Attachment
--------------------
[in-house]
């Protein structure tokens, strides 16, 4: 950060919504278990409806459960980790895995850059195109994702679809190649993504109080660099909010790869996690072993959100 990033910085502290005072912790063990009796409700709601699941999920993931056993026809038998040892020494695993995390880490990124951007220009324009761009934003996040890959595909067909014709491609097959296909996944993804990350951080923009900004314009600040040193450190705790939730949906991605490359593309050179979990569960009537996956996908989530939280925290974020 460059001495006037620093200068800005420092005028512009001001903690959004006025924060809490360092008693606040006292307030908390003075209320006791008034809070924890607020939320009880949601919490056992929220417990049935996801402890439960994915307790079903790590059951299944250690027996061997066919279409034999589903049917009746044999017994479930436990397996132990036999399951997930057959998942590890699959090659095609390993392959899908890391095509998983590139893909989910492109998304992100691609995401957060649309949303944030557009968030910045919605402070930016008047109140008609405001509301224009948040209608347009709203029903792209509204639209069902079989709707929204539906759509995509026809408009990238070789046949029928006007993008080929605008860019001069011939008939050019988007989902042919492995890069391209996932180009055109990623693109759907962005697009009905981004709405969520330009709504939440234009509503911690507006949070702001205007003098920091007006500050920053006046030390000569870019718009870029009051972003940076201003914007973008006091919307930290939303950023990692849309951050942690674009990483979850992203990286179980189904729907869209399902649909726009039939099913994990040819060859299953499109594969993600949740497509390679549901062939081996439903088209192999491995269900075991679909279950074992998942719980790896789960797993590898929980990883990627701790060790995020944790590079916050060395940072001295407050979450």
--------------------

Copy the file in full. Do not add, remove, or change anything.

[in-house]
């Protein structure tokens, strides 16, 4: 950060919504278990409806459960980790895995850059195109994702679809190649993504109080660099909010790869996690072993959100 990033910085502290005072912790063990009796409700709601699941999920993931056993026809038998040892020494695993995390880490990124951007220009324009761009934003996040890959595909067909014709491609097959296909996944993804990350951080923009900004314009600040040193450190705790939730949906991605490359593309050179979990569960009537996956996908989530939280925290974020 460059001495006037620093200068800005420092005028512009001001903690959004006025924060809490360092008693606040006292307030908390003075209320006791008034809070924890607020939320009880949601919490056992929220417990049935996801402890439960994915307790079903790590059951299944250690027996061997066919279409034999589903049917009746044999017994479930436990397996132990036999399951997930057959998942590890699959090659095609390993392959899908890391095509998983590139893909989910492109998304992100691609995401957060649309949303944030557009968030910045919605402070930016008047109140008609405001509301224009948040209608347009709203029903792209509204639209069902079989709707929204539906759509995509026809408009990238070789046949029928006007993008080929605008860019001069011939008939050019988007989902042919492995890069391209996932180009055109990623693109759907962005697009009905981004709405969520330009709504939440234009509503911690507006949070702001205007003098920091007006500050920053006046030390000569870019718009870029009051972003940076201003914007973008006091919307930290939303950023990692849309951050942690674009990483979850992203990286179980189904729907869209399902649909726009039939099913994990040819060859299953499109594969993600949740497509390679549901062939081996439903088209192999491995269900075991679909279950074992998942719980790896789960797993590898929980990883990627701790060790995020944790590079916050060395940072001295407050979450």